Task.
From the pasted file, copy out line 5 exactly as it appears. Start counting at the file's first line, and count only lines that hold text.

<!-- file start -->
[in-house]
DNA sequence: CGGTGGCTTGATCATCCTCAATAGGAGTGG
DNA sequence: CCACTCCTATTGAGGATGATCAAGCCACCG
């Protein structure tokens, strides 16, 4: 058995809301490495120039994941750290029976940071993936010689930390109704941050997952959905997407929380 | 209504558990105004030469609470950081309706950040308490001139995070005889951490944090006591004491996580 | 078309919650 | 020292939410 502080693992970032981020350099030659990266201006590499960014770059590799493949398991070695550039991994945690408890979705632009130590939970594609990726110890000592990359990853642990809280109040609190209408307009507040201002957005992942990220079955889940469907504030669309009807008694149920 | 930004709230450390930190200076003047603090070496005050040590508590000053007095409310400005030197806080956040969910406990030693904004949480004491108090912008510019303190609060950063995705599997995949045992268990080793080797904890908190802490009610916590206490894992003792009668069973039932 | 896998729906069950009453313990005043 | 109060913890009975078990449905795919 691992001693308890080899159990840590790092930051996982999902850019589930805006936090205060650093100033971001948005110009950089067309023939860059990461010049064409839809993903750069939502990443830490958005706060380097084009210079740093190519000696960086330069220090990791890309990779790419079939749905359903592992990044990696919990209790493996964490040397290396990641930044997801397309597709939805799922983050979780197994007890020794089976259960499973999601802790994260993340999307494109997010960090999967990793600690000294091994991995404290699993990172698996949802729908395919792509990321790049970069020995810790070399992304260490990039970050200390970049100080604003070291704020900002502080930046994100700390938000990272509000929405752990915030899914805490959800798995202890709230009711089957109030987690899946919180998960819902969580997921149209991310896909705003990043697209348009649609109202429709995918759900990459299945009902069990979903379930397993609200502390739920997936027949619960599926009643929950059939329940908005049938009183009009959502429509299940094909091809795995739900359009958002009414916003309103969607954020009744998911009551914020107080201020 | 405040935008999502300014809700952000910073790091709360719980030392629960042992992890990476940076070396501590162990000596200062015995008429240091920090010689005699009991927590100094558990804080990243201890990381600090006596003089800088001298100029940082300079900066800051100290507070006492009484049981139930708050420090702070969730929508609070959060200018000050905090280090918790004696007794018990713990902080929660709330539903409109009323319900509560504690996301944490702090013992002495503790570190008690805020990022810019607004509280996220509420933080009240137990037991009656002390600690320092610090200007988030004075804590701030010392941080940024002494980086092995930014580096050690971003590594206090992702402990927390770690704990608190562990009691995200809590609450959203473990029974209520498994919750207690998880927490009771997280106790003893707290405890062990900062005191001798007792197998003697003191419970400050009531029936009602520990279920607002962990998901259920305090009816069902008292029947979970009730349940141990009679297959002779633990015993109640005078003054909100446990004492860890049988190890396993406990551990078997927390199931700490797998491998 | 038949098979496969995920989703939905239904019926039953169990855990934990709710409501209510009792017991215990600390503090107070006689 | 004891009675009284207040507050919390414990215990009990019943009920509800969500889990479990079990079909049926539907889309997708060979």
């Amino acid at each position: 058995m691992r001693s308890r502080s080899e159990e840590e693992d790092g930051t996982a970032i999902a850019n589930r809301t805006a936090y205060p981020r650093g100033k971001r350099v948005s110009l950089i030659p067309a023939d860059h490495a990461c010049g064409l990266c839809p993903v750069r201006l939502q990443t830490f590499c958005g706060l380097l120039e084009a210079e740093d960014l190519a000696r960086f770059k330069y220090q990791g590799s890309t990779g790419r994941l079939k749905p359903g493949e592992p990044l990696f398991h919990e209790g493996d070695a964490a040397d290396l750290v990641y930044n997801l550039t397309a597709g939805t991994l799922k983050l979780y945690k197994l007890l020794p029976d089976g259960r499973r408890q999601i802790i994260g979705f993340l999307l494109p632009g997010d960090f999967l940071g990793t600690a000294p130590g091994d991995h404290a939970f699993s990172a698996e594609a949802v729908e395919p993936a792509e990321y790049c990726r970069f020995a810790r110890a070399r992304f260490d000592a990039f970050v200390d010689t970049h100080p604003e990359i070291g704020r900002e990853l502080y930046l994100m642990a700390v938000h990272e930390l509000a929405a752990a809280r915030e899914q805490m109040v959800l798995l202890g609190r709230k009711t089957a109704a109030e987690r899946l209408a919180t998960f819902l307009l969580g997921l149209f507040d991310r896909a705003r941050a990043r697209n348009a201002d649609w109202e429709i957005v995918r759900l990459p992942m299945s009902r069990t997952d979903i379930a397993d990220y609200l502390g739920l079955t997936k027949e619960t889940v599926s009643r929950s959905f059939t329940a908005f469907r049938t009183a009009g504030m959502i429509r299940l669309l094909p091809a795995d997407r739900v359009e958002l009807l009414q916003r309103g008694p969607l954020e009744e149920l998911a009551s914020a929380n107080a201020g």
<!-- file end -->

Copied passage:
């Amino acid at each position: 058995m691992r001693s308890r502080s080899e159990e840590e693992d790092g930051t996982a970032i999902a850019n589930r809301t805006a936090y205060p981020r650093g100033k971001r350099v948005s110009l950089i030659p067309a023939d860059h490495a990461c010049g064409l990266c839809p993903v750069r201006l939502q990443t830490f590499c958005g706060l380097l120039e084009a210079e740093d960014l190519a000696r960086f770059k330069y220090q990791g590799s890309t990779g790419r994941l079939k749905p359903g493949e592992p990044l990696f398991h919990e209790g493996d070695a964490a040397d290396l750290v990641y930044n997801l550039t397309a597709g939805t991994l799922k983050l979780y945690k197994l007890l020794p029976d089976g259960r499973r408890q999601i802790i994260g979705f993340l999307l494109p632009g997010d960090f999967l940071g990793t600690a000294p130590g091994d991995h404290a939970f699993s990172a698996e594609a949802v729908e395919p993936a792509e990321y790049c990726r970069f020995a810790r110890a070399r992304f260490d000592a990039f970050v200390d010689t970049h100080p604003e990359i070291g704020r900002e990853l502080y930046l994100m642990a700390v938000h990272e930390l509000a929405a752990a809280r915030e899914q805490m109040v959800l798995l202890g609190r709230k009711t089957a109704a109030e987690r899946l209408a919180t998960f819902l307009l969580g997921l149209f507040d991310r896909a705003r941050a990043r697209n348009a201002d649609w109202e429709i957005v995918r759900l990459p992942m299945s009902r069990t997952d979903i379930a397993d990220y609200l502390g739920l079955t997936k027949e619960t889940v599926s009643r929950s959905f059939t329940a908005f469907r049938t009183a009009g504030m959502i429509r299940l669309l094909p091809a795995d997407r739900v359009e958002l009807l009414q916003r309103g008694p969607l954020e009744e149920l998911a009551s914020a929380n107080a201020g």